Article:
My parents and brother came down from Gardena one Sunday afternoon. "Your teacher must be a fuss-budget," my mother finally proclaimed, with annoyance, after we'd all finished eating. She held her purse tightly-it was still in her lap. "His place looks fussy."


Are counting cadence, their skeletal songs
What the hymns say, the first page and the last.


— from "Holy Thursday"


Two classmates from college came over another night. We talked up a storm, them telling me of their escapades as graduate students - one at Berkeley, another at UCSD - sleeping with other students, sleeping with profs, picking up sailors in a bar and sleeping with them on the beach. There was an affair with a famous critic one of them had, who would not admit he was gay. And so on. They had both just come out and, I think, wanted to shock me. But I knew who they were - sweet, short, lower middle class SoCal boys who were scared just like me we wouldn't make it as legit literati. We consumed a couple bottles of Charles's Santa Margherita - he had told me not to replace them - and the two six-packs of generic beer they'd brought. The fog was thick outside when they left. I could hear their car with its rattling muffler clattering down the hillside, its gears grinding like teeth in a worried man's sleep. 


     [...] the stars flash their gang codes,
And the fog slides in cautiously as a bride [...]


— from "Italian Days" in The Other Side of the River



I was being guided through the poemscape of Charles Wright's visionary world. I had to relinquish will, renounce my own plans, and accept this journey I was being taken on, each item around me - every leaf, every flower, every birdcall and shine of light in the trees, every cymbal splash and gut-thunk from the kick drum of the rock and roll band practicing in a garage down the street was curated, each an exhibit in the Charles Wright Museum and Gardens.


Some nights, when the rock-and-roll band next door has quit playing,
And the last helicopter has thwonked back to the Marine base,
And the dark lets all its weight down
         to within a half inch of the ground,
I sit outside in the gold lamé of the moon
         as the town sleeps and the country sleeps
Like flung confetti around me,
And wonder just what in the hell I'm doing out here
So many thousands of miles away from what I know best.
And what I know best
          has nothing to do with Point Conception
And Avalon and the long erasure of ocean
Out there where the landscape ends.
What I know best is a little thing.
It sits on the far side of the simile,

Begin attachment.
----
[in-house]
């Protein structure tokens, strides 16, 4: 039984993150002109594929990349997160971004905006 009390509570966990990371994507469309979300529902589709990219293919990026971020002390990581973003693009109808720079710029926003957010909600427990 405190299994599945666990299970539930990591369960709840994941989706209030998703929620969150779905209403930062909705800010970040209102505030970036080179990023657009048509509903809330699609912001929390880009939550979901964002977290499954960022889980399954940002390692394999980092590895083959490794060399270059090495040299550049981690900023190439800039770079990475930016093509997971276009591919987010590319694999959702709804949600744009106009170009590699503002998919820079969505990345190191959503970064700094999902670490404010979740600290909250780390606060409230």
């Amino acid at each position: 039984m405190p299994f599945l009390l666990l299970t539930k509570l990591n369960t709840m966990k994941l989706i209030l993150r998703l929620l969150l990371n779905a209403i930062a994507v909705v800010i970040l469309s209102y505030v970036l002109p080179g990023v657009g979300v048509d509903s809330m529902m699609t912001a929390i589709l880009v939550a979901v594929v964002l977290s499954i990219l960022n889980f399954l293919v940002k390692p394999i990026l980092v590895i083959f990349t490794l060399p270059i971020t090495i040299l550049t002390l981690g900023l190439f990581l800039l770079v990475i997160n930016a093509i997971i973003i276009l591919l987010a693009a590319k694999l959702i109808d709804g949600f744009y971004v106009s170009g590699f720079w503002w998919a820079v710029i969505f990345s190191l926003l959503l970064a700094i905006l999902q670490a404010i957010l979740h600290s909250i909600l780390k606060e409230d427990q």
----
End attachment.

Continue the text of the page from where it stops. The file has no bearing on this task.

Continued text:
the like that's like the like.


— from "California Dreaming" in The Other Side of the River


Those first weeks in Charles's house, as the quiet and bucolics got hold of me, as a willow tree let down its spiny green lattices before my eyes, his poems were like dragon's teeth in Ovid's Metamorphoses. Strewn over seemingly vacant ground, they rose up like soft skeletal cages, closing me in, trapping me as I tried to fight against them with the broad swords of my of own strophes.Wu-wei, I thought, trying to practice the Chinese Taoist principle of "letting be." His poems unfurled for me, their images like small pellets of colored paper that, if placed in a bowl of water, bloomed into lavish flowers of artifice and imagination. The "Darvon dustfall off the Pacific" that Charles described was a stunning gateway into his memories - of childhood and adolescence in Tennessee, driving winding country roads across the country line to fetch a bottle of gin with his brother; sitting on bricks of a walkway in Venice, letting his legs dandle and watching the ochre reflections of a palazzo glint, wither, and resurrect on the crepuscular surface of a canal's lapping waters; laughing with army buddies in a Florentine bar; witnessing the "spiked marimbas of dawn rattling their amulets" on a Dantescan hillside in Hawai'i. And then each of these turned to a deeper, more esoteric and ephemeral meditation - the product of his observations and abundant quietudes, as Charles says, "the far side of the simile / the like that's like the like." The poems are reflections not only of the earth and its properties, the mind and its acts of affectionate and somber memory, but conclusions and speculations regarding insubstantial things - the ghosts and frail gods interfused in an infinite, trans-substantial music that were the actual subjects of the man's work. Inside his poems, living as I was in a museum and attached botanical gardens of his words, I traveled with him through the creation around me, to memory and its attendant regrets and joys, to minute and everlasting confrontations with the Absolute. 


LARB Contributor

Garrett Hongo’s new book of poems, Coral Road, is being published by Knopf in October. A longer memoir, from which this essay is excerpted, will appear in the Fall 2011 issue of Northwest Review, a volume dedicated to the poetry of Charles Wright.